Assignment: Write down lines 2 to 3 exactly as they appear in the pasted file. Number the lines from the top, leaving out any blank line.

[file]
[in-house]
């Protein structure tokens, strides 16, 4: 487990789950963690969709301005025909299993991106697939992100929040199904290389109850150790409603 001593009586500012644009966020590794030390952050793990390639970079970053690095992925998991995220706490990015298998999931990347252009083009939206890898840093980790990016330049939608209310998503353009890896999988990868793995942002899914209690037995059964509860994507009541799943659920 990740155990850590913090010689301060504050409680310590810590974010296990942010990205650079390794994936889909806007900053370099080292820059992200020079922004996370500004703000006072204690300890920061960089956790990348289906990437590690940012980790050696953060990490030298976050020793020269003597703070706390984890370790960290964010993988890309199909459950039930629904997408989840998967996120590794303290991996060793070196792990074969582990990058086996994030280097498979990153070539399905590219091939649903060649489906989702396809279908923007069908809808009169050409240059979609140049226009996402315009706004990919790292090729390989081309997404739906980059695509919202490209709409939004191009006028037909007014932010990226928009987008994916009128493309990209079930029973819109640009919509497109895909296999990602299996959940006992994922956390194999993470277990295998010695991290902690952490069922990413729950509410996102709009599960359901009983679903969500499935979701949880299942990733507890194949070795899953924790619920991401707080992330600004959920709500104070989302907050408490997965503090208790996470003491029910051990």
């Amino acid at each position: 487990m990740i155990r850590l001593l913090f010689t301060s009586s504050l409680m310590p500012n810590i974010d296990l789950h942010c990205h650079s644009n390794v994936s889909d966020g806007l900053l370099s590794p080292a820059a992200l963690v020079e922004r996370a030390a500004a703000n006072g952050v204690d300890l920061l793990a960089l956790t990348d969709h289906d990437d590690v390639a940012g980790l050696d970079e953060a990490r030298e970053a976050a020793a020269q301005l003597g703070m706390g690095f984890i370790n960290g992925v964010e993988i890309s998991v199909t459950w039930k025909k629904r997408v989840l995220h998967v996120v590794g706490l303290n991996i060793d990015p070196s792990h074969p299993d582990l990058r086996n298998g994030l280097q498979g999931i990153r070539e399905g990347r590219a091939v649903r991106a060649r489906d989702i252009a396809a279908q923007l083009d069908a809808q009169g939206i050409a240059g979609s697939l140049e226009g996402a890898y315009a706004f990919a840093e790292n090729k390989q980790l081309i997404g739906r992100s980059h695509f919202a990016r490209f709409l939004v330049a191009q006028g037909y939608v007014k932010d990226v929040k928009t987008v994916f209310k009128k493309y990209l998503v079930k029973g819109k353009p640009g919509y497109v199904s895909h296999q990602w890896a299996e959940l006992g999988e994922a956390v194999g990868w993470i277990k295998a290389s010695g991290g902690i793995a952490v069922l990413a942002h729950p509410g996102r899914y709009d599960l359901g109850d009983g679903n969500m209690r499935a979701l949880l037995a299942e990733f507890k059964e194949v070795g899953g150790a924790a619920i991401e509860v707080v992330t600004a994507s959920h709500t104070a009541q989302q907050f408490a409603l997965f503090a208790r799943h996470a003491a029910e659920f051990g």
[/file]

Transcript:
């Protein structure tokens, strides 16, 4: 487990789950963690969709301005025909299993991106697939992100929040199904290389109850150790409603 001593009586500012644009966020590794030390952050793990390639970079970053690095992925998991995220706490990015298998999931990347252009083009939206890898840093980790990016330049939608209310998503353009890896999988990868793995942002899914209690037995059964509860994507009541799943659920 990740155990850590913090010689301060504050409680310590810590974010296990942010990205650079390794994936889909806007900053370099080292820059992200020079922004996370500004703000006072204690300890920061960089956790990348289906990437590690940012980790050696953060990490030298976050020793020269003597703070706390984890370790960290964010993988890309199909459950039930629904997408989840998967996120590794303290991996060793070196792990074969582990990058086996994030280097498979990153070539399905590219091939649903060649489906989702396809279908923007069908809808009169050409240059979609140049226009996402315009706004990919790292090729390989081309997404739906980059695509919202490209709409939004191009006028037909007014932010990226928009987008994916009128493309990209079930029973819109640009919509497109895909296999990602299996959940006992994922956390194999993470277990295998010695991290902690952490069922990413729950509410996102709009599960359901009983679903969500499935979701949880299942990733507890194949070795899953924790619920991401707080992330600004959920709500104070989302907050408490997965503090208790996470003491029910051990």
């Amino acid at each position: 487990m990740i155990r850590l001593l913090f010689t301060s009586s504050l409680m310590p500012n810590i974010d296990l789950h942010c990205h650079s644009n390794v994936s889909d966020g806007l900053l370099s590794p080292a820059a992200l963690v020079e922004r996370a030390a500004a703000n006072g952050v204690d300890l920061l793990a960089l956790t990348d969709h289906d990437d590690v390639a940012g980790l050696d970079e953060a990490r030298e970053a976050a020793a020269q301005l003597g703070m706390g690095f984890i370790n960290g992925v964010e993988i890309s998991v199909t459950w039930k025909k629904r997408v989840l995220h998967v996120v590794g706490l303290n991996i060793d990015p070196s792990h074969p299993d582990l990058r086996n298998g994030l280097q498979g999931i990153r070539e399905g990347r590219a091939v649903r991106a060649r489906d989702i252009a396809a279908q923007l083009d069908a809808q009169g939206i050409a240059g979609s697939l140049e226009g996402a890898y315009a706004f990919a840093e790292n090729k390989q980790l081309i997404g739906r992100s980059h695509f919202a990016r490209f709409l939004v330049a191009q006028g037909y939608v007014k932010d990226v929040k928009t987008v994916f209310k009128k493309y990209l998503v079930k029973g819109k353009p640009g919509y497109v199904s895909h296999q990602w890896a299996e959940l006992g999988e994922a956390v194999g990868w993470i277990k295998a290389s010695g991290g902690i793995a952490v069922l990413a942002h729950p509410g996102r899914y709009d599960l359901g109850d009983g679903n969500m209690r499935a979701l949880l037995a299942e990733f507890k059964e194949v070795g899953g150790a924790a619920i991401e509860v707080v992330t600004a994507s959920h709500t104070a009541q989302q907050f408490a409603l997965f503090a208790r799943h996470a003491a029910e659920f051990g």